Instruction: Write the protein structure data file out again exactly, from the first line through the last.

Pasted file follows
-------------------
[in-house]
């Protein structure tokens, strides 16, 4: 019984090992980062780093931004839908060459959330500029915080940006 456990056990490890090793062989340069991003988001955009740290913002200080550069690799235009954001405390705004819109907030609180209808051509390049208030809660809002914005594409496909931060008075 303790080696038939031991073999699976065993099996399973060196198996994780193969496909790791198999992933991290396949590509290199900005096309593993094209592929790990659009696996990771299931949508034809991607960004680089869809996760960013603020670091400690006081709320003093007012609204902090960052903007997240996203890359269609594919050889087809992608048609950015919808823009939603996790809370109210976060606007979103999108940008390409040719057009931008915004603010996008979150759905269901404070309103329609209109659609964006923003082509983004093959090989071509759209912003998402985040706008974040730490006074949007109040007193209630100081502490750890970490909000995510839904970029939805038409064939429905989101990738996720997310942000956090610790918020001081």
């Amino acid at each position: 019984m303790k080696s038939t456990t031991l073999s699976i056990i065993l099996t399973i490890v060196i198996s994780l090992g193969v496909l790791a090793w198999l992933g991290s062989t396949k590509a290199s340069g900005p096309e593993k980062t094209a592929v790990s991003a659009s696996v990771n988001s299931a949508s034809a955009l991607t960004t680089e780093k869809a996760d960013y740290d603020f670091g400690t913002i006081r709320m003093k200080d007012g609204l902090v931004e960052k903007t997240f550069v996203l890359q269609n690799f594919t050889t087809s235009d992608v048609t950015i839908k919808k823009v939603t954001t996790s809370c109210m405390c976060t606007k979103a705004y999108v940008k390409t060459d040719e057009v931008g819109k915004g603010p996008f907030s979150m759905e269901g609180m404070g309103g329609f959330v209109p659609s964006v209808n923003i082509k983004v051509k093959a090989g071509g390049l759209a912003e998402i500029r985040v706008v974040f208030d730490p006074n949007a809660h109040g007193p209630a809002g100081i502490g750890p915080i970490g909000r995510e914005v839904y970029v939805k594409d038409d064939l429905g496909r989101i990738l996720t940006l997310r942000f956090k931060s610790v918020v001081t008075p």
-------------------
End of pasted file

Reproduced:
[in-house]
């Protein structure tokens, strides 16, 4: 019984090992980062780093931004839908060459959330500029915080940006 456990056990490890090793062989340069991003988001955009740290913002200080550069690799235009954001405390705004819109907030609180209808051509390049208030809660809002914005594409496909931060008075 303790080696038939031991073999699976065993099996399973060196198996994780193969496909790791198999992933991290396949590509290199900005096309593993094209592929790990659009696996990771299931949508034809991607960004680089869809996760960013603020670091400690006081709320003093007012609204902090960052903007997240996203890359269609594919050889087809992608048609950015919808823009939603996790809370109210976060606007979103999108940008390409040719057009931008915004603010996008979150759905269901404070309103329609209109659609964006923003082509983004093959090989071509759209912003998402985040706008974040730490006074949007109040007193209630100081502490750890970490909000995510839904970029939805038409064939429905989101990738996720997310942000956090610790918020001081």
């Amino acid at each position: 019984m303790k080696s038939t456990t031991l073999s699976i056990i065993l099996t399973i490890v060196i198996s994780l090992g193969v496909l790791a090793w198999l992933g991290s062989t396949k590509a290199s340069g900005p096309e593993k980062t094209a592929v790990s991003a659009s696996v990771n988001s299931a949508s034809a955009l991607t960004t680089e780093k869809a996760d960013y740290d603020f670091g400690t913002i006081r709320m003093k200080d007012g609204l902090v931004e960052k903007t997240f550069v996203l890359q269609n690799f594919t050889t087809s235009d992608v048609t950015i839908k919808k823009v939603t954001t996790s809370c109210m405390c976060t606007k979103a705004y999108v940008k390409t060459d040719e057009v931008g819109k915004g603010p996008f907030s979150m759905e269901g609180m404070g309103g329609f959330v209109p659609s964006v209808n923003i082509k983004v051509k093959a090989g071509g390049l759209a912003e998402i500029r985040v706008v974040f208030d730490p006074n949007a809660h109040g007193p209630a809002g100081i502490g750890p915080i970490g909000r995510e914005v839904y970029v939805k594409d038409d064939l429905g496909r989101i990738l996720t940006l997310r942000f956090k931060s610790v918020v001081t008075p």